It has begun

The Seattle International Film Festival kicked off last Thursday with a film entitled Son of Rambow. So many factions of friends had contacted me about going to see different films, that I caved and got a package for 20 films. I know, it sounds like a lot, but if you consider that most of the time I will be taking a companion, that only amounts to 10 films.
That still sounds like a lot which is why I will most likely be selling (at bargain basement prices) other pairs of tickets to friends, roommates, or strangers.

Phil and I made it to the midnight showing of Them on Friday. Them is a French horror film that is acted ably by its two leads, Olivia Bonamy and the very attractive Michael Cohen. The fact that the film was in another language did, for some reason, add to the suspense, but overall, the film was a major bomb. In fact, I can't think of any effective French horror film. Brotherhood of the Wolf and High Tension were both mildly successful exports, but neither truly understood the mechanics of scaring. Them can be added to this list of unsuccessful French horror films.
Basically, the story is of a couple who are tormented by someone (or some ones) in their French provincial home. It is purportedly based on a true story, but the big "twist" at the end pales in comparison to horror masterpieces like
The Texas Chainsaw Massacre's cannibal killers.
From an aesthetic standpoint, I was disappointed in the desaturated images. Color had been all but banished from the film. The set, which very well could have been an actual house, was quite nice. It, more than anything else, lent itself to horror. The whitewashed walls were uneven and the tall doors frequently broke the top of the frame. The story really lost momentum once the couple left the house.
Before the film, a short entitled
The Eyes of Edward James played. The runtime on it was fifteen minutes and, through the use of voice over and a first person point of view, the director quickly sets a mood. The story is basically that of a hypnotist walking someone through a traumatic event they experienced. Unfortunately, there isn't enough visual cueing for the ending to really be effective. Additionally, we never get a sense of what happened in the house so the revelation at the end doesn't pack a punch. I believe the production company was called "Rue Morgue," and the story is much like a Poe tale, but could have been rendered a little more clearly.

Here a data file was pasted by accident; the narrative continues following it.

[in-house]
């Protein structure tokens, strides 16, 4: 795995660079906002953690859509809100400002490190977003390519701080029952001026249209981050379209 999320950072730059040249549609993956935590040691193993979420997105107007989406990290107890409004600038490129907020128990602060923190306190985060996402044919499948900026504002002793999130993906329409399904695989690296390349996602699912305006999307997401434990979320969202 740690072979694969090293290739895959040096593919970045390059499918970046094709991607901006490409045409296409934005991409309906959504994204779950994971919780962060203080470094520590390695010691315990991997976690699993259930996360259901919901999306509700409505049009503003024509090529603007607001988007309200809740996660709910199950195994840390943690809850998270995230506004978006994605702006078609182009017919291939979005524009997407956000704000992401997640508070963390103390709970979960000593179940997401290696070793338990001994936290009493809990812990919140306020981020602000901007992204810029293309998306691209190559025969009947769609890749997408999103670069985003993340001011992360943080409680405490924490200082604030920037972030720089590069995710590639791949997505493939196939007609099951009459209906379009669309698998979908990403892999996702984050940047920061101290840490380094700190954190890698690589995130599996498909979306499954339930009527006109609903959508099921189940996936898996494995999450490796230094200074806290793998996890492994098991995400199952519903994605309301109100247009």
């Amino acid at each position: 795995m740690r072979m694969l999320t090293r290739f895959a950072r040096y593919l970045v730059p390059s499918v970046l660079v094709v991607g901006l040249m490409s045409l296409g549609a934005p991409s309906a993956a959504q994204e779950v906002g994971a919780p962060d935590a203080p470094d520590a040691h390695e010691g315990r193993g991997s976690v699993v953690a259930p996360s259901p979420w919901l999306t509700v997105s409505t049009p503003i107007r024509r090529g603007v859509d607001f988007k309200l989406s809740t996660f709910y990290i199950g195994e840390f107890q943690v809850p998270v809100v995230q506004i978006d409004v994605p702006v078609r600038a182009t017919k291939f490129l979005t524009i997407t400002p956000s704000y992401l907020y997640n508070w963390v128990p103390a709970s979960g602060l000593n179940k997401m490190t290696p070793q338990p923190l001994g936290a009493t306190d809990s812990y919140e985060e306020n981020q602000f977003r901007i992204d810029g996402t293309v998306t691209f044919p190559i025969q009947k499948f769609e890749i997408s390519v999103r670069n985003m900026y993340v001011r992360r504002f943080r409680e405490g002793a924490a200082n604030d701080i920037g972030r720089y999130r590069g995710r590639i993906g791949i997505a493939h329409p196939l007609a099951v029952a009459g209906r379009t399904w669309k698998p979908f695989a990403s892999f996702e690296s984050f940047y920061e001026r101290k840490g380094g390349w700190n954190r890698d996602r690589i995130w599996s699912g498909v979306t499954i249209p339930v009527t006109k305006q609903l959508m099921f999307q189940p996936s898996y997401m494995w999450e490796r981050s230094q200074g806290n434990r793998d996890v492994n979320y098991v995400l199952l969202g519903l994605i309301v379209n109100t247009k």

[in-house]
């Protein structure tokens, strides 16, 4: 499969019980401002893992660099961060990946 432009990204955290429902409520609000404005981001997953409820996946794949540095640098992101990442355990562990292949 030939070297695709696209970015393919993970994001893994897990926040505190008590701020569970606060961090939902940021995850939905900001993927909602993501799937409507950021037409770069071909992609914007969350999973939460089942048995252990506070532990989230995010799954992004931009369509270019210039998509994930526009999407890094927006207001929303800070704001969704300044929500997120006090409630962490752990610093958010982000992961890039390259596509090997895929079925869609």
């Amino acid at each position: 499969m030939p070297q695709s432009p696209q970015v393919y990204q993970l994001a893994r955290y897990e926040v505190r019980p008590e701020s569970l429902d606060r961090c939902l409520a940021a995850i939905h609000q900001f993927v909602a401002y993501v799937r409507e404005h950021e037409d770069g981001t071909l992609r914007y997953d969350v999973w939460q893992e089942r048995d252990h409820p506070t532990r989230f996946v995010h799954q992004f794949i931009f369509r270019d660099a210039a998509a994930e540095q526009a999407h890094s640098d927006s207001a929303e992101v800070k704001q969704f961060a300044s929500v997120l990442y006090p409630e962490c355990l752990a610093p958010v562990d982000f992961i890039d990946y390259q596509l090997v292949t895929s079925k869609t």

Saturday, I met
Keith and Risa for Judd Apatow's highly anticipated Knocked Up. It was a great film with tons of laughs. The entire cast hit their notes, and with the exception of one un-needed scene pushing the run time over two hours, the film was great. The theater was packed and laughing non-stop. I think it gets its wide release this Friday. You'll probably like it. (I know this guy will like it.)


Reel Fanatic said...

Thanks for acknowledging my perhaps unhealthy obsession with this movie .. I'm jealous that you get to see so many great films, since we don't have anything nearly as cool in my rather redneck little corner of the world

Anonymous said...

please post something new. cannot look at marie anymore. i beg of you.

jeremy said...

who's marie?

Anonymous said...

i'm sorry, but that photo looks like marie osmond. it's terrifies and scares me.